“The EU submission to WIPO stated that ‘The inventorship/ownership issue should include fundamental questions concerning identification of AI-generated or AI-assisted inventions by the IP Offices, the possibility of naming a legal person as inventor and the possible consequences to society of according inventorship rights to AI.’”
Twenty-two member states of the World Intellectual Property Organization (WIPO), more than 100 organizations, and over 100 individuals have submitted comments and suggestions in response to WIPO’s Draft Issues Paper on IP Policy and AI.
The submissions have been posted in the form and in the languages in which they were received on WIPO’s website.
The comments will feed into a revised issues paper for discussion at the second session of the WIPO Conversation on IP and AI, which takes place in Geneva in May 2020.
Who Made Submissions?
Member states that submitted comments included China, France, Germany, Japan, Russia, Switzerland, the UK and United States. The U.S. submission was from the office of the Register of Copyrights; no submission from the USPTO was published.
The European Union and EUIPO also submitted responses, but the EPO did not.
Organizations that submitted comments included the American Bar Association (ABA), AIPPI and several of its member groups, The American Intellectual Property Law Association (AIPLA), the Intellectual Property Owners Association (IPO), the International Trademark Association (INTA), the Recording Industry Association of America (RIAA), and national IP associations such as CIPA (UK), GRUR (Germany) and the Japan Intellectual Property Association. There were also submissions from universities and research institutes, as well as groups such as Creative Commons, Knowledge Economy International and the Wikimedia Foundation.
A wide range of companies spanning Europe, India, China and the United States sent comments. These included BlackBerry, Robert Bosch, Ericsson, Huawei, IBM UK, Intel, Merck, Philips, Siemens and Tencent. Some law firms and IP service providers also submitted.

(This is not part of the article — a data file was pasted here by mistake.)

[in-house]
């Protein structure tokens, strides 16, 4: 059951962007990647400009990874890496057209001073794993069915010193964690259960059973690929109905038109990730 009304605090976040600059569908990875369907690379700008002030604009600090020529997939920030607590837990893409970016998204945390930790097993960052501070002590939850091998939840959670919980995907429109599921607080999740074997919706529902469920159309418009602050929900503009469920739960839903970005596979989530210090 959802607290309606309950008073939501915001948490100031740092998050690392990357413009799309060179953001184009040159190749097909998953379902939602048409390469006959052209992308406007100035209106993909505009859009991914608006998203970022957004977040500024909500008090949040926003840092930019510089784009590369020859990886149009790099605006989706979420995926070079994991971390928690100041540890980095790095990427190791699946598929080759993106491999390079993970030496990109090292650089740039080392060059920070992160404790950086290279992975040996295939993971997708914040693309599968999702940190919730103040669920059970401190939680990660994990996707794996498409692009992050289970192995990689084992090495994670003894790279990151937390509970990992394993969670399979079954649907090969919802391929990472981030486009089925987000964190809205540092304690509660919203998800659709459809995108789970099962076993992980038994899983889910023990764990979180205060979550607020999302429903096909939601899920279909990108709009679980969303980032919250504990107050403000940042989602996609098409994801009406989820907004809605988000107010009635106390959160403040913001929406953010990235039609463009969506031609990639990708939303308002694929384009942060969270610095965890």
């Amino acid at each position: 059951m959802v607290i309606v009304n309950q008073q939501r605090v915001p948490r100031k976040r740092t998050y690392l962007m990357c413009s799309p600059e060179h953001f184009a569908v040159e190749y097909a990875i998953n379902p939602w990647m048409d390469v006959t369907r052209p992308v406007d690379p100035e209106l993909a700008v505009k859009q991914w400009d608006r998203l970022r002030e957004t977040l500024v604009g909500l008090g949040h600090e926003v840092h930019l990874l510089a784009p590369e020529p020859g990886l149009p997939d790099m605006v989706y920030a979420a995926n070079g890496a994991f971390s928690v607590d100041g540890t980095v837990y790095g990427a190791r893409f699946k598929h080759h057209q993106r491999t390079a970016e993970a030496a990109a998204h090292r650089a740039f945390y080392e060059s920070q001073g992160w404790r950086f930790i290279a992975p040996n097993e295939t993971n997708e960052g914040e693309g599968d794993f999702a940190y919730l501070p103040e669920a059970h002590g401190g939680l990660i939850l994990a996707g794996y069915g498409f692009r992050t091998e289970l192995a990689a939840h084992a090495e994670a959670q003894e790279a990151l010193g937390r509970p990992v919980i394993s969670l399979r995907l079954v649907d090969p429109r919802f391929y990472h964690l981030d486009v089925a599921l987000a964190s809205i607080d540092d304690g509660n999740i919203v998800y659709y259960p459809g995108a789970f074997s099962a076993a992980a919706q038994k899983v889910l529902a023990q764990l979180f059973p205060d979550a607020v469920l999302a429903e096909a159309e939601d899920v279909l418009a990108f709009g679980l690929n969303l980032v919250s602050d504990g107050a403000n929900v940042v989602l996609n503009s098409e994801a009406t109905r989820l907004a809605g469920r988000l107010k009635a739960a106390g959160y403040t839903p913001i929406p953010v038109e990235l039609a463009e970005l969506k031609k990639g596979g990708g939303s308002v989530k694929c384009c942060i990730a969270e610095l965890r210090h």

Questions About Inventorship
The Draft Issues Paper was published in December 2019 and covered issues in patents, copyright, data, designs, technology gap and capacity building, and accountability for IP administrative decisions. Some of the submissions noted that it did not explicitly address trademarks or trade secrets.
One of the issues highlighted in the Draft Issues Paper concerned inventorship and ownership of patents, “in the case of inventions autonomously generated by AI” with questions such as: should the law permit or require that the AI application be named as the inventor? And who should be recorded as the owner of a patent involving an AI application?
These questions have been addressed by the cases over the DABUS patent applications, as reported by IPWatchdog. (see “EPO Provides Reasoning for Rejecting Patent Applications Citing AI as Inventor”.)
A number of the responses to these questions (including those of IBM UK and Siemens) suggested that the language referring to “inventions autonomously generated by AI” should be clarified in the second draft.
Others firmly rejected the proposition. For example, Intel’s submission stated: “Intel submits that the law should not permit an AI application to be named as an inventor, and that an inventor must be a human being.” Philips took a similar view in its submission: “The usual criteria for inventorship therefore apply in relation to inventions supported by AI: whoever contributed to providing a solution to a problem, is an inventor.” Ericsson’s view was that the concept of inventor may have to be revised once Artificial General Intelligence (AGI) exists, but not yet, and added: “However, Ericsson currently has no firm opinion on whether the existing patent laws need to be revised to cater for AGI or whether a new form of IPR law is needed for that purpose.”
However, the EU submission stated that “The inventorship/ownership issue should include fundamental questions concerning identification of AI-generated or AI-assisted inventions by the IP Offices, the possibility of naming a legal person as inventor and the possible consequences to society of according inventorship rights to AI.” CIPA, which represents UK patent attorneys, said it does not have a single view on whether the law should be changed so that an AI system can be named as inventor: “There are many who think this would be acceptable if the contribution made by the AI system is such that, if a human had made the contribution, the human would be recognized as inventor. Others however think patent applications should continue to require at least one human inventor.”
The Australian Government submission stated: “Australia agrees that discussion of inventorship and ownership issues in relation to AI-generated inventions is of increased importance, especially in light of the recent filing of patent applications where AI is named as an inventor.” It suggested adding questions such as whether the law on inventorship/ownership should be codified or allowed to develop judicially, whether consistency between jurisdictions is needed, and in the event of an AI being named as inventor/owner, how disputes would be resolved.
Image Source: Deposit Photos
Image ID: 156461372